– Yeah, when you’re alone and doing it for so long, people have asked me because I’ll– how do you sell, how do you do all this, and I’ve given my best advice and what not, and they take it and run. And that’s fine, you know, I– knowing that they’re gonna do that is probably in the back of my head, I’m going okay, there’s nothing in it here for me, and that’s fine to share, that’s great. And to have a solid group, a tribe that you can turn to or a group of people that you know that are not gonna run but also be there the next day and say, okay what happened, you know? Or to be invested as you are to a certain extent, ’cause like I said, we’re all artists and we have our thing to do, but we’re very, I think, we’re just naturally a bit of alone and sometimes for me I know that’s hard. It’s hard to be alone, it’s hard to be… And then I don’t know about you but when another artist will come up to me and say hey, you wanna work in the studio together, or you wanna do this together? I go, hey, wow, why don’t you get away from me, you know? ‘Cause it’s just how we kinda wire ourselves.
– Right, right, well–
– And I’m at a point where–
– It’s not a– doing a painting is not a, for example, there’s lots of artists we work with here, but it’s not a collaborative experience; it’s a solo experience.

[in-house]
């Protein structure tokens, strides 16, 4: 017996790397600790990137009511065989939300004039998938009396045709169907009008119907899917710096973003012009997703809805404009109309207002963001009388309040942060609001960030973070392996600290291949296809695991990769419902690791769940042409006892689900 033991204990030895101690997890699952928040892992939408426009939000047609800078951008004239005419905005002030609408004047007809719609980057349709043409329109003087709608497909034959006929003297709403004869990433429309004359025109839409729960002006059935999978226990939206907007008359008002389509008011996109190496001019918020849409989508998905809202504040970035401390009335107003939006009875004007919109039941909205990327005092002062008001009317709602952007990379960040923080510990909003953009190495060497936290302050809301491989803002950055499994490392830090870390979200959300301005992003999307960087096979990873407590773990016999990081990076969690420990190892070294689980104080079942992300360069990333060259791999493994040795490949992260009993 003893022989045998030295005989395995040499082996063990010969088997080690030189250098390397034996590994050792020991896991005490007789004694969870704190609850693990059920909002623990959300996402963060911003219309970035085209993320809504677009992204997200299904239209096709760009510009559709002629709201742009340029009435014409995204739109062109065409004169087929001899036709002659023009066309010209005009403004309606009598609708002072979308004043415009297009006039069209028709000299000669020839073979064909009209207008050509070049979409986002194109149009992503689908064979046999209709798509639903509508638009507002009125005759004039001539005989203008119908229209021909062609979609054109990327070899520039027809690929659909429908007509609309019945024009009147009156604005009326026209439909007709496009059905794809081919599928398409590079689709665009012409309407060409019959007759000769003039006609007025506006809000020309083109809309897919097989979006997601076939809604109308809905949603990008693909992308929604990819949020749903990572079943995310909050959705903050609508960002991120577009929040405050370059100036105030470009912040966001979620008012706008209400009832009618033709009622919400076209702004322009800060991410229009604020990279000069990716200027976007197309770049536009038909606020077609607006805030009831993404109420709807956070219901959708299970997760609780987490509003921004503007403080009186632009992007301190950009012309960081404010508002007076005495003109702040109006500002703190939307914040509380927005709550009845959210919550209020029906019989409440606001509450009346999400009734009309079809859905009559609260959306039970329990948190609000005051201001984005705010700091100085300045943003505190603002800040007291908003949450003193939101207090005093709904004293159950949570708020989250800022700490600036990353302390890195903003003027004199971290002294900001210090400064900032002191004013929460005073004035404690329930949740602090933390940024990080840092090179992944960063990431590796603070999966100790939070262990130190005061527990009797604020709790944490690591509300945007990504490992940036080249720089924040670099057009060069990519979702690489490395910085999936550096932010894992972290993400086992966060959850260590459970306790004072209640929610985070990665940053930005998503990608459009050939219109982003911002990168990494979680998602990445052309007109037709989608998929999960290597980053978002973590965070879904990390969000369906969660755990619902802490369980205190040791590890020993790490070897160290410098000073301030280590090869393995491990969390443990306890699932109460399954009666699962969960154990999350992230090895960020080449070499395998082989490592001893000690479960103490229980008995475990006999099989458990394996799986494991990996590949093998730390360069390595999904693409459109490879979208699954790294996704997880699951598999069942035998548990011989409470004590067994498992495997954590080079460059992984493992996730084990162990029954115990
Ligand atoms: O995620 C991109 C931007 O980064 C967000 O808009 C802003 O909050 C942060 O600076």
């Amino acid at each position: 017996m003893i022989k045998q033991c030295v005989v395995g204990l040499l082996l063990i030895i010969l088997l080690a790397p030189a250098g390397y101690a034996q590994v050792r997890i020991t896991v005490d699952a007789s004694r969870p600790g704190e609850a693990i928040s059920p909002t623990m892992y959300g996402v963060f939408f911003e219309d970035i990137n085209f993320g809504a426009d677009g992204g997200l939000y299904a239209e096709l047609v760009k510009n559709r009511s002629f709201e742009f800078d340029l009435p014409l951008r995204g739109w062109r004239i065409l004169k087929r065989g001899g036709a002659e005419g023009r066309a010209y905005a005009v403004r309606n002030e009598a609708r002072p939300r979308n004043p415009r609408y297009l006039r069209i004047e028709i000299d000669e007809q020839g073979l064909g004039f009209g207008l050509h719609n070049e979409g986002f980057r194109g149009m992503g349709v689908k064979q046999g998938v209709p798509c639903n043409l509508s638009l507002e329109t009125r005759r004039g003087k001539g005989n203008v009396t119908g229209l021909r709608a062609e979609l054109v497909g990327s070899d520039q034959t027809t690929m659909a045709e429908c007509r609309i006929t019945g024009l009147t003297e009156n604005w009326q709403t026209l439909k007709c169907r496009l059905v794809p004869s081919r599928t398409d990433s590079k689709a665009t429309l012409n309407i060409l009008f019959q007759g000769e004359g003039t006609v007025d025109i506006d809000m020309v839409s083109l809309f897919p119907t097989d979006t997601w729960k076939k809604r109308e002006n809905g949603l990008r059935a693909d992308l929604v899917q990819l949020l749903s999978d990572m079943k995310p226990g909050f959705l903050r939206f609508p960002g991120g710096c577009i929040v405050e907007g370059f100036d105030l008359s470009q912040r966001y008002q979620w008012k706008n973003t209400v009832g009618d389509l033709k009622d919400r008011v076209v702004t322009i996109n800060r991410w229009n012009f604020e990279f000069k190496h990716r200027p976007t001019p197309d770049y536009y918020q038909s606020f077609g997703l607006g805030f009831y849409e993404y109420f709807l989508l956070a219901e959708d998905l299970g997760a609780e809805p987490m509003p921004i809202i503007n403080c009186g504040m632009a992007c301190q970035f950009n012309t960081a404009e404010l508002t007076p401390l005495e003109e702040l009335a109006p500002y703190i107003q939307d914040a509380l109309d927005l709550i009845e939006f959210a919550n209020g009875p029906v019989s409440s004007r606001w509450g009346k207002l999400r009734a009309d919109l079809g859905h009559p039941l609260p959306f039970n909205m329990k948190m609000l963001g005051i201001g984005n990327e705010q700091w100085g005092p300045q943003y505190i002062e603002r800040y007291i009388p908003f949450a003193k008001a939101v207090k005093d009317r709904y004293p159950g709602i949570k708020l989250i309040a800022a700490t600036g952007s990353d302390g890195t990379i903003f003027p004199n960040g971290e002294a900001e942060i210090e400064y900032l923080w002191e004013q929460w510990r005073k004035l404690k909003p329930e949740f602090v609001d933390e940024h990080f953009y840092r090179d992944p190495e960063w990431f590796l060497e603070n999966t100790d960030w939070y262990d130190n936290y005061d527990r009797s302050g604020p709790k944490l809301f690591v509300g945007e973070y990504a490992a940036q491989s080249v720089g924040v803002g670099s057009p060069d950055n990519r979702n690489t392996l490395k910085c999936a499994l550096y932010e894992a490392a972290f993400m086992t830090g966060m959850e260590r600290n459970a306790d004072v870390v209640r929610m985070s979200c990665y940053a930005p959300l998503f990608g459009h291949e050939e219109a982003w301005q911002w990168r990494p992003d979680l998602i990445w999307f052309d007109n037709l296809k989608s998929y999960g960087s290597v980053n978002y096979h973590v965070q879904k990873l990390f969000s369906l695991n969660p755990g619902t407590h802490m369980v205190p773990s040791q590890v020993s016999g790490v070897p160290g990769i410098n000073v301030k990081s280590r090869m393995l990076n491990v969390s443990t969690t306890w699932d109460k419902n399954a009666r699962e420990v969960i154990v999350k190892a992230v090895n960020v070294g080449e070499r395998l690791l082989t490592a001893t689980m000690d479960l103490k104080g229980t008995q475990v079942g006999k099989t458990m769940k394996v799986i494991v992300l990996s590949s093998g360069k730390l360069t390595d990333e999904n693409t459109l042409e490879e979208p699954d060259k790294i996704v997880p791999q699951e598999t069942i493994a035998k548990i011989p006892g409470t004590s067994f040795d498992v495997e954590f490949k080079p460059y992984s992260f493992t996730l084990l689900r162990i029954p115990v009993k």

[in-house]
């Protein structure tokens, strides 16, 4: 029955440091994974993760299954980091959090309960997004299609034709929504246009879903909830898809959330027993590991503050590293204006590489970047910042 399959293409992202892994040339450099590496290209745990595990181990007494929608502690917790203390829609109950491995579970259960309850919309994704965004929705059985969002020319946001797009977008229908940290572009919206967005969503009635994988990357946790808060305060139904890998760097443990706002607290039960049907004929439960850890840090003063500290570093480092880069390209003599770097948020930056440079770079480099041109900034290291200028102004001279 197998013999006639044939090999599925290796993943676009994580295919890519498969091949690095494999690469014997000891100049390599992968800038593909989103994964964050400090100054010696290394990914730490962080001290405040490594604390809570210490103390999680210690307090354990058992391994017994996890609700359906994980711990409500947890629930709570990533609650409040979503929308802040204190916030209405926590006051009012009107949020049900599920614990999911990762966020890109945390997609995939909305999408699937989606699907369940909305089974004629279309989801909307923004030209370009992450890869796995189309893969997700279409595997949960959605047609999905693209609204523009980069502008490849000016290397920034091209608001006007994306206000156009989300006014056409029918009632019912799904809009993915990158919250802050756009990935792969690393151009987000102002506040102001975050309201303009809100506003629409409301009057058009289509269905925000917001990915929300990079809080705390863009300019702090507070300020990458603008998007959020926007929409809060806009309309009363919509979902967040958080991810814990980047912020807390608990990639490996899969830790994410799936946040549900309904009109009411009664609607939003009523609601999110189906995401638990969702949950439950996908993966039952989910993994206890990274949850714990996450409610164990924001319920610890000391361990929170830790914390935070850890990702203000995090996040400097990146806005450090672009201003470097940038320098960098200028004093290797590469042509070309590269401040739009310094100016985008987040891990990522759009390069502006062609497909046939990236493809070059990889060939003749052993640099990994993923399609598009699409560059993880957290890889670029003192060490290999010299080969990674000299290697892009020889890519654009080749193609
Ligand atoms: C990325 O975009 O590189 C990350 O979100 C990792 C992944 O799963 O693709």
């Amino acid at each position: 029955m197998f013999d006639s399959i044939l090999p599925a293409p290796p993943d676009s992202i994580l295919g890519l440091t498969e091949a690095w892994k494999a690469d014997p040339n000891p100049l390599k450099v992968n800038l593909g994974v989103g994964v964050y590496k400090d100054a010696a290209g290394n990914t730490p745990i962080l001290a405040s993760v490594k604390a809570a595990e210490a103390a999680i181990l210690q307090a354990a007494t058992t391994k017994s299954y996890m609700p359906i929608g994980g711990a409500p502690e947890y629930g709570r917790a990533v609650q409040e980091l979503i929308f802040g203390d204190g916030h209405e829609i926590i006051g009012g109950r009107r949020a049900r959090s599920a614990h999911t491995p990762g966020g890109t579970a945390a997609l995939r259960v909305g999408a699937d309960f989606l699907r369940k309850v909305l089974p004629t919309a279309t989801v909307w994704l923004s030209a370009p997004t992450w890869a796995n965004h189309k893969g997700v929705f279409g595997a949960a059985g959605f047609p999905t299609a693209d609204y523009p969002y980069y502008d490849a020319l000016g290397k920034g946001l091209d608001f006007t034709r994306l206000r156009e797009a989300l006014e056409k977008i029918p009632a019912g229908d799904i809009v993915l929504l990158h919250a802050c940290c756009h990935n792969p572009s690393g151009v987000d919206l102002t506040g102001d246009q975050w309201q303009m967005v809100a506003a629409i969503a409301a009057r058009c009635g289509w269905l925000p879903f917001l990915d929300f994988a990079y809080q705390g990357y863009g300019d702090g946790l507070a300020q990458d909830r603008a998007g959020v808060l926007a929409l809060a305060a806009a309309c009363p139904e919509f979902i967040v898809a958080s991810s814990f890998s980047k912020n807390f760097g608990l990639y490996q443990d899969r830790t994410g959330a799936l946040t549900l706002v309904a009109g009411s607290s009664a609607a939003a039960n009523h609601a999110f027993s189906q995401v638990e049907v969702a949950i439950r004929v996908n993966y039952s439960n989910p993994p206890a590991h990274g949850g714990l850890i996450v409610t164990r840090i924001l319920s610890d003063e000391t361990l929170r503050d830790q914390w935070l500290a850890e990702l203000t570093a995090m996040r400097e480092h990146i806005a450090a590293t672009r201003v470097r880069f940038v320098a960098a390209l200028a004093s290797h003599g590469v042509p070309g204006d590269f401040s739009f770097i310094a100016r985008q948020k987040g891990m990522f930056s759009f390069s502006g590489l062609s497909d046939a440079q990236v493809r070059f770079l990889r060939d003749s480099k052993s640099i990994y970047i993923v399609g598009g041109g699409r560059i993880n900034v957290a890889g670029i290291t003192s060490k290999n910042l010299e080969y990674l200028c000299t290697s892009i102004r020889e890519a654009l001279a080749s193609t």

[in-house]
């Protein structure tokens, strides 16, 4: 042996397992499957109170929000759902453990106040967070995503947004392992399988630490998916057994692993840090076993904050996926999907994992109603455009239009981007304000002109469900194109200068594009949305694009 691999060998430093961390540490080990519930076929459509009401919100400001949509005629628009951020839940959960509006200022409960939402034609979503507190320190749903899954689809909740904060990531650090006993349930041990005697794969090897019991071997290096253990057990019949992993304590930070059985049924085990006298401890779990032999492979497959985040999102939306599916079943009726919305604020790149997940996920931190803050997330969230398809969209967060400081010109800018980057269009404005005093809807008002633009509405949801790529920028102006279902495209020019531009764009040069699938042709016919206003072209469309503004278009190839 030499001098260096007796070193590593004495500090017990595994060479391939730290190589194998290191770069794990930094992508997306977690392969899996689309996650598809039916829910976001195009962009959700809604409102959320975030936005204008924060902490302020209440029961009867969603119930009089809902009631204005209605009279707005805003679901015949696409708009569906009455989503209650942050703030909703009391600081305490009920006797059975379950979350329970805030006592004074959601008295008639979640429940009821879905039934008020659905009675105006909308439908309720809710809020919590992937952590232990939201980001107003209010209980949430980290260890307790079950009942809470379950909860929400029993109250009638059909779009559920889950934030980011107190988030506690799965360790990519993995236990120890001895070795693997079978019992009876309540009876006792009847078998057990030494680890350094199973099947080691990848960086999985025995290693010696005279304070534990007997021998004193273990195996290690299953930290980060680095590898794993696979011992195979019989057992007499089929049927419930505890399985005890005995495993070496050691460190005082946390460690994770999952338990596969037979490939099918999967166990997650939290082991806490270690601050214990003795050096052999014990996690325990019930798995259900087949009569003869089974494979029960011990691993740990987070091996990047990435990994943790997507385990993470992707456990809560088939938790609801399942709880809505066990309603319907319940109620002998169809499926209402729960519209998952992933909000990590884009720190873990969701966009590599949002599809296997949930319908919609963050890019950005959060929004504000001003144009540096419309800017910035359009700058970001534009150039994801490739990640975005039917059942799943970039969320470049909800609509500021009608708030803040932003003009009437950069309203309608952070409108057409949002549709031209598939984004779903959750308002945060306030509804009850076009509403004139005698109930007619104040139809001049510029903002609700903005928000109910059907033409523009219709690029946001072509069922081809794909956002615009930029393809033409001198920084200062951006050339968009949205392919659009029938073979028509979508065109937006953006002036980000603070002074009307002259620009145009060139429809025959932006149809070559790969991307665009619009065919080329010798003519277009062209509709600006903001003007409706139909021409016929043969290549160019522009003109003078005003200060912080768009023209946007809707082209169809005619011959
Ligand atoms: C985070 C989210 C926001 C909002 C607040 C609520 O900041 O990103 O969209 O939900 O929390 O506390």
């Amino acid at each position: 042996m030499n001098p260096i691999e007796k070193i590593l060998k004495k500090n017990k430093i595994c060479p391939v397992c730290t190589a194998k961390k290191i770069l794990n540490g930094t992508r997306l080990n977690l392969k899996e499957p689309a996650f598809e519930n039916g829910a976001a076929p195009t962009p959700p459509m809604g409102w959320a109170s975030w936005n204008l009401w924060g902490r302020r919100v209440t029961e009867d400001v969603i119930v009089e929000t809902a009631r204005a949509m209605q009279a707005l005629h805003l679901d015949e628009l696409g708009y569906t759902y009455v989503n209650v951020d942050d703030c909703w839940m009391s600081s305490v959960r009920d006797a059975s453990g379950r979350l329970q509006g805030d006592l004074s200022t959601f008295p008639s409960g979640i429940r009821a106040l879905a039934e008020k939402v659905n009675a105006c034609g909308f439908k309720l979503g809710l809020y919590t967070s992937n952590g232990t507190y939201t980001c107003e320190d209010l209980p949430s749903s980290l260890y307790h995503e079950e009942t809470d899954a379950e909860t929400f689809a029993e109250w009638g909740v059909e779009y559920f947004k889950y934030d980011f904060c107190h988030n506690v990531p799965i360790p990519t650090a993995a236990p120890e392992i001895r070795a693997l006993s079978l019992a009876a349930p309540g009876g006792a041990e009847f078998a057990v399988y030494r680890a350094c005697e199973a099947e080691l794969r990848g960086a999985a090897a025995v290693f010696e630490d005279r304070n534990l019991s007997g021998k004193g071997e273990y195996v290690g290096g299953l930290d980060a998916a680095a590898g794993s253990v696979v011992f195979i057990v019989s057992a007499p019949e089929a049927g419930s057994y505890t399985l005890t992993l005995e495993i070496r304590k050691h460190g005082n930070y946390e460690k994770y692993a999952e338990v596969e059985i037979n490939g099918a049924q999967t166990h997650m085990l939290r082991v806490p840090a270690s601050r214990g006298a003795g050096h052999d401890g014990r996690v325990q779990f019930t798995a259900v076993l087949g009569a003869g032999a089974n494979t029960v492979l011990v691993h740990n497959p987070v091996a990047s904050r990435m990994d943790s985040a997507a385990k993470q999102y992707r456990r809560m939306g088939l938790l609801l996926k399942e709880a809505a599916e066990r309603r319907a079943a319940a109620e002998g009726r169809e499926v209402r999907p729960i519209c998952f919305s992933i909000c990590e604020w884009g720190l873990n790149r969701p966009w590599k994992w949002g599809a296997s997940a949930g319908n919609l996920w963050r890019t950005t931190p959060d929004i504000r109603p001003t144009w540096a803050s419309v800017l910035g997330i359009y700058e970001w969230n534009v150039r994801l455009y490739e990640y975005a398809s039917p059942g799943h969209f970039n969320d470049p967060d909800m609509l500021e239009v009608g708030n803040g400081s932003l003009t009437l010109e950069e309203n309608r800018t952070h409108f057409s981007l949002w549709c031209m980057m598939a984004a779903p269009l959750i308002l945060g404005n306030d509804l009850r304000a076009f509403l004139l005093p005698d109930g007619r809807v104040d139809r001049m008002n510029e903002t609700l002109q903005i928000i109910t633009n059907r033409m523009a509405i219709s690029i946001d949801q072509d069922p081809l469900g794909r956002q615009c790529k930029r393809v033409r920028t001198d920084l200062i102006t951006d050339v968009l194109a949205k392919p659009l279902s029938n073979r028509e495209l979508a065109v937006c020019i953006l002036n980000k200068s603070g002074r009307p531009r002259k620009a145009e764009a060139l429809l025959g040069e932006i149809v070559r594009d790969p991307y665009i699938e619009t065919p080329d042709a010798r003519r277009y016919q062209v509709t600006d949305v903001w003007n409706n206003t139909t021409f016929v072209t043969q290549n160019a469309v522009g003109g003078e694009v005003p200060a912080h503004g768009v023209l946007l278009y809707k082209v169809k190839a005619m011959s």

– Let me just ask you this: what’s one piece of– based on what you’ve learned so far in the Making Art Making Money Semester, what is one piece of advice that you would give other artists? One, just one tip.
– I think the biggest thing is to, as an artist, find other artists. Find other artists that are– you know, that care about their art as much as you care about yours, so that you can all care about your art together, and know that they’re… they have just as many non-answers as you do. And you don’t have to be perfect, and you’re not alone, and you… Once you’re open to things, or you open yourself up to others, there could be a lot of great support and it doesn’t have to be a one man show.
– You know, I’ve– I was in my studio last night just thinking about this whole conversation, and really being grateful that wow, I can now at any moment just put something on our message board, or know that as I’m going along here I may be in my studio alone, but I’m not alone.